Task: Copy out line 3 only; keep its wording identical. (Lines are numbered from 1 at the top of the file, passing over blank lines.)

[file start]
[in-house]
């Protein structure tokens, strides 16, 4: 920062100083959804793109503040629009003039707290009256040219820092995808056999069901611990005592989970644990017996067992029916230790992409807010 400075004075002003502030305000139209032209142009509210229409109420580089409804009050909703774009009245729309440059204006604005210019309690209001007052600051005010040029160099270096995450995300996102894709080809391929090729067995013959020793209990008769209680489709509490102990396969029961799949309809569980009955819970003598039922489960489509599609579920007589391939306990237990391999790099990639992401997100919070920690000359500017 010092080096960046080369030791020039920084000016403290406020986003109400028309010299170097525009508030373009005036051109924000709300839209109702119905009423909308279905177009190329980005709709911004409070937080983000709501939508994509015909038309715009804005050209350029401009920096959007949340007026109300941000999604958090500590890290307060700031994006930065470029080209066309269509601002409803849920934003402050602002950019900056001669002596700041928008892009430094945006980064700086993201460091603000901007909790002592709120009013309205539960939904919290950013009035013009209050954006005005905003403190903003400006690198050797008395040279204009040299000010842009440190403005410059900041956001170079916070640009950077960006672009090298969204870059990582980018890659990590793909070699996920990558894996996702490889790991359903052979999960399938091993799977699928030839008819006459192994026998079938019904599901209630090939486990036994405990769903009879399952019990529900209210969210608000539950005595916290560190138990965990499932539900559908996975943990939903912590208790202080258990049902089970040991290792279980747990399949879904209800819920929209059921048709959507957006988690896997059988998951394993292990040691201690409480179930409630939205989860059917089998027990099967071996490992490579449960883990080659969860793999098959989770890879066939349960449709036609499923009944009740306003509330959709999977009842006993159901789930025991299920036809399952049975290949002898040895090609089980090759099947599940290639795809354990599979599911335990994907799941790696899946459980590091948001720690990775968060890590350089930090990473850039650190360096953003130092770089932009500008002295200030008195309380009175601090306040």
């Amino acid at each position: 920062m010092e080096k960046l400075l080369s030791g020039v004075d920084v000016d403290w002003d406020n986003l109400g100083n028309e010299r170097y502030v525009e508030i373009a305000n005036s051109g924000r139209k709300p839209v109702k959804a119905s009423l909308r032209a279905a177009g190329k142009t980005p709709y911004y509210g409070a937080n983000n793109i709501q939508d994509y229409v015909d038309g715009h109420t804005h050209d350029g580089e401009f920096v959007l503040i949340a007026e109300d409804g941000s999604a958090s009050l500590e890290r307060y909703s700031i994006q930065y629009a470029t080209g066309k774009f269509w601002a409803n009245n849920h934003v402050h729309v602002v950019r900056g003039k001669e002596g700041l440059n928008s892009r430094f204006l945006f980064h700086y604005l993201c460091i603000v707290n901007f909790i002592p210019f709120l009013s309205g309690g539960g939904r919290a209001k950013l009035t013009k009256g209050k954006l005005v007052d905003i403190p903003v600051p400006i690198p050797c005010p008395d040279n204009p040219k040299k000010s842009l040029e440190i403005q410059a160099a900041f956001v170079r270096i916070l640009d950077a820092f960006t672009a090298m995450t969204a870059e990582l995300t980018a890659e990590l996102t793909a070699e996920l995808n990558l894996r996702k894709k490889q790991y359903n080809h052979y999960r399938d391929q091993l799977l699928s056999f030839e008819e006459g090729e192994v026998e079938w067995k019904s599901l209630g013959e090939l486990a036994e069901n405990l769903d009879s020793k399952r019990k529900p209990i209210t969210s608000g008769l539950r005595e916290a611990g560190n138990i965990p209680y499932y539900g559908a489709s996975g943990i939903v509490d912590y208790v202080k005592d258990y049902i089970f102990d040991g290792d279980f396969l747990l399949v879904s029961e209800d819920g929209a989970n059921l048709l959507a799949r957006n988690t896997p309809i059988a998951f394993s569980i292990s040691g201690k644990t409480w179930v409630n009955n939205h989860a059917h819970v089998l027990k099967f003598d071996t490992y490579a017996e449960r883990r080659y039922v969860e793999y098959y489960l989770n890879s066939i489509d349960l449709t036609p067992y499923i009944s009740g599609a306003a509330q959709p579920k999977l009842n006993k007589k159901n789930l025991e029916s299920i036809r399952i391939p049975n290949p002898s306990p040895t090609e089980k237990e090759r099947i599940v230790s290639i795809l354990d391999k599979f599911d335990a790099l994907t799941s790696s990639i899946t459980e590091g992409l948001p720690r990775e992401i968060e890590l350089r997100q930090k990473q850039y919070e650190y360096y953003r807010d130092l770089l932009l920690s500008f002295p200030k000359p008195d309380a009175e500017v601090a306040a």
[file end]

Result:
């Amino acid at each position: 920062m010092e080096k960046l400075l080369s030791g020039v004075d920084v000016d403290w002003d406020n986003l109400g100083n028309e010299r170097y502030v525009e508030i373009a305000n005036s051109g924000r139209k709300p839209v109702k959804a119905s009423l909308r032209a279905a177009g190329k142009t980005p709709y911004y509210g409070a937080n983000n793109i709501q939508d994509y229409v015909d038309g715009h109420t804005h050209d350029g580089e401009f920096v959007l503040i949340a007026e109300d409804g941000s999604a958090s009050l500590e890290r307060y909703s700031i994006q930065y629009a470029t080209g066309k774009f269509w601002a409803n009245n849920h934003v402050h729309v602002v950019r900056g003039k001669e002596g700041l440059n928008s892009r430094f204006l945006f980064h700086y604005l993201c460091i603000v707290n901007f909790i002592p210019f709120l009013s309205g309690g539960g939904r919290a209001k950013l009035t013009k009256g209050k954006l005005v007052d905003i403190p903003v600051p400006i690198p050797c005010p008395d040279n204009p040219k040299k000010s842009l040029e440190i403005q410059a160099a900041f956001v170079r270096i916070l640009d950077a820092f960006t672009a090298m995450t969204a870059e990582l995300t980018a890659e990590l996102t793909a070699e996920l995808n990558l894996r996702k894709k490889q790991y359903n080809h052979y999960r399938d391929q091993l799977l699928s056999f030839e008819e006459g090729e192994v026998e079938w067995k019904s599901l209630g013959e090939l486990a036994e069901n405990l769903d009879s020793k399952r019990k529900p209990i209210t969210s608000g008769l539950r005595e916290a611990g560190n138990i965990p209680y499932y539900g559908a489709s996975g943990i939903v509490d912590y208790v202080k005592d258990y049902i089970f102990d040991g290792d279980f396969l747990l399949v879904s029961e209800d819920g929209a989970n059921l048709l959507a799949r957006n988690t896997p309809i059988a998951f394993s569980i292990s040691g201690k644990t409480w179930v409630n009955n939205h989860a059917h819970v089998l027990k099967f003598d071996t490992y490579a017996e449960r883990r080659y039922v969860e793999y098959y489960l989770n890879s066939i489509d349960l449709t036609p067992y499923i009944s009740g599609a306003a509330q959709p579920k999977l009842n006993k007589k159901n789930l025991e029916s299920i036809r399952i391939p049975n290949p002898s306990p040895t090609e089980k237990e090759r099947i599940v230790s290639i795809l354990d391999k599979f599911d335990a790099l994907t799941s790696s990639i899946t459980e590091g992409l948001p720690r990775e992401i968060e890590l350089r997100q930090k990473q850039y919070e650190y360096y953003r807010d130092l770089l932009l920690s500008f002295p200030k000359p008195d309380a009175e500017v601090a306040a």